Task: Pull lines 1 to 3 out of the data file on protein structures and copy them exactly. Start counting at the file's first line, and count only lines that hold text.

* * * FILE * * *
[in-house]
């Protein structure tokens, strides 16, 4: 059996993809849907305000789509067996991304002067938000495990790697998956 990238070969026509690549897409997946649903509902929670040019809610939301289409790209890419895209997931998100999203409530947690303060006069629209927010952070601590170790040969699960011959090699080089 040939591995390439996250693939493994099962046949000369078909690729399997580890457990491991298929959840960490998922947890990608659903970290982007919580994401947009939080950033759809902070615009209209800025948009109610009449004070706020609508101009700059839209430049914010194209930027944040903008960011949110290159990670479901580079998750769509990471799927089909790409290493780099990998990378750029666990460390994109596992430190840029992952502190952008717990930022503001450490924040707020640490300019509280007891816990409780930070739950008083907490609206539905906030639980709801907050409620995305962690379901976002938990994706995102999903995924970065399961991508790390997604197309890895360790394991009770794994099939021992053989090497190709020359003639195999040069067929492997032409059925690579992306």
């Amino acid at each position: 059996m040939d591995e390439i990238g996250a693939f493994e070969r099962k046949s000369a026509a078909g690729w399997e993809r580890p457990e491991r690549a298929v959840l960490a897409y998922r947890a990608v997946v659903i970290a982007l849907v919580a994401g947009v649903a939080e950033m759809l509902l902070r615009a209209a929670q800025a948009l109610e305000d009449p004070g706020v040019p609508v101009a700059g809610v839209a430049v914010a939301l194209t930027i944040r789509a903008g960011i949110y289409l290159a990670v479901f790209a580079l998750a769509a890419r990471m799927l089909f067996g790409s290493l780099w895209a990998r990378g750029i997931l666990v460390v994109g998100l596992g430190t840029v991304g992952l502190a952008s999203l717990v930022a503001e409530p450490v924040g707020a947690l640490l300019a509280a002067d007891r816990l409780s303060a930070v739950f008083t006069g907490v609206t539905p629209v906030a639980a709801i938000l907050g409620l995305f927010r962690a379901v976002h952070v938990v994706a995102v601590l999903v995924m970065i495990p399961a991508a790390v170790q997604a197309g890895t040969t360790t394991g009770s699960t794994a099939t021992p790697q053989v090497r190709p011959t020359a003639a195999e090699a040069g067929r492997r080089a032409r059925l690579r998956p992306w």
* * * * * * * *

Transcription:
[in-house]
């Protein structure tokens, strides 16, 4: 059996993809849907305000789509067996991304002067938000495990790697998956 990238070969026509690549897409997946649903509902929670040019809610939301289409790209890419895209997931998100999203409530947690303060006069629209927010952070601590170790040969699960011959090699080089 040939591995390439996250693939493994099962046949000369078909690729399997580890457990491991298929959840960490998922947890990608659903970290982007919580994401947009939080950033759809902070615009209209800025948009109610009449004070706020609508101009700059839209430049914010194209930027944040903008960011949110290159990670479901580079998750769509990471799927089909790409290493780099990998990378750029666990460390994109596992430190840029992952502190952008717990930022503001450490924040707020640490300019509280007891816990409780930070739950008083907490609206539905906030639980709801907050409620995305962690379901976002938990994706995102999903995924970065399961991508790390997604197309890895360790394991009770794994099939021992053989090497190709020359003639195999040069067929492997032409059925690579992306």
């Amino acid at each position: 059996m040939d591995e390439i990238g996250a693939f493994e070969r099962k046949s000369a026509a078909g690729w399997e993809r580890p457990e491991r690549a298929v959840l960490a897409y998922r947890a990608v997946v659903i970290a982007l849907v919580a994401g947009v649903a939080e950033m759809l509902l902070r615009a209209a929670q800025a948009l109610e305000d009449p004070g706020v040019p609508v101009a700059g809610v839209a430049v914010a939301l194209t930027i944040r789509a903008g960011i949110y289409l290159a990670v479901f790209a580079l998750a769509a890419r990471m799927l089909f067996g790409s290493l780099w895209a990998r990378g750029i997931l666990v460390v994109g998100l596992g430190t840029v991304g992952l502190a952008s999203l717990v930022a503001e409530p450490v924040g707020a947690l640490l300019a509280a002067d007891r816990l409780s303060a930070v739950f008083t006069g907490v609206t539905p629209v906030a639980a709801i938000l907050g409620l995305f927010r962690a379901v976002h952070v938990v994706a995102v601590l999903v995924m970065i495990p399961a991508a790390v170790q997604a197309g890895t040969t360790t394991g009770s699960t794994a099939t021992p790697q053989v090497r190709p011959t020359a003639a195999e090699a040069g067929r492997r080089a032409r059925l690579r998956p992306w």